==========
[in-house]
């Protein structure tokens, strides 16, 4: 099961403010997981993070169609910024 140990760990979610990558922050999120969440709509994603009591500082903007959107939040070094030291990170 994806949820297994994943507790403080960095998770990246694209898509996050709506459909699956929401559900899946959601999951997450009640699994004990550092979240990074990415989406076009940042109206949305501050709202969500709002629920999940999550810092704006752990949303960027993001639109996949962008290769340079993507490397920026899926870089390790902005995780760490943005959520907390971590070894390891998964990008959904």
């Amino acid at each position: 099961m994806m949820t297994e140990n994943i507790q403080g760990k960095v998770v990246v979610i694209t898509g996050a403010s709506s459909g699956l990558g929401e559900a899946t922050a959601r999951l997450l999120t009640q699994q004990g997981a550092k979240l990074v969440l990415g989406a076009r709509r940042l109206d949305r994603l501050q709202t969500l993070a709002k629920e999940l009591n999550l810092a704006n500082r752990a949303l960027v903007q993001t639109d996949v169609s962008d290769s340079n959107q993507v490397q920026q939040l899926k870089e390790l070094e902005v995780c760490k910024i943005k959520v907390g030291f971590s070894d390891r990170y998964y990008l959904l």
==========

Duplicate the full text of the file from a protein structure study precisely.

[in-house]
């Protein structure tokens, strides 16, 4: 099961403010997981993070169609910024 140990760990979610990558922050999120969440709509994603009591500082903007959107939040070094030291990170 994806949820297994994943507790403080960095998770990246694209898509996050709506459909699956929401559900899946959601999951997450009640699994004990550092979240990074990415989406076009940042109206949305501050709202969500709002629920999940999550810092704006752990949303960027993001639109996949962008290769340079993507490397920026899926870089390790902005995780760490943005959520907390971590070894390891998964990008959904």
């Amino acid at each position: 099961m994806m949820t297994e140990n994943i507790q403080g760990k960095v998770v990246v979610i694209t898509g996050a403010s709506s459909g699956l990558g929401e559900a899946t922050a959601r999951l997450l999120t009640q699994q004990g997981a550092k979240l990074v969440l990415g989406a076009r709509r940042l109206d949305r994603l501050q709202t969500l993070a709002k629920e999940l009591n999550l810092a704006n500082r752990a949303l960027v903007q993001t639109d996949v169609s962008d290769s340079n959107q993507v490397q920026q939040l899926k870089e390790l070094e902005v995780c760490k910024i943005k959520v907390g030291f971590s070894d390891r990170y998964y990008l959904l």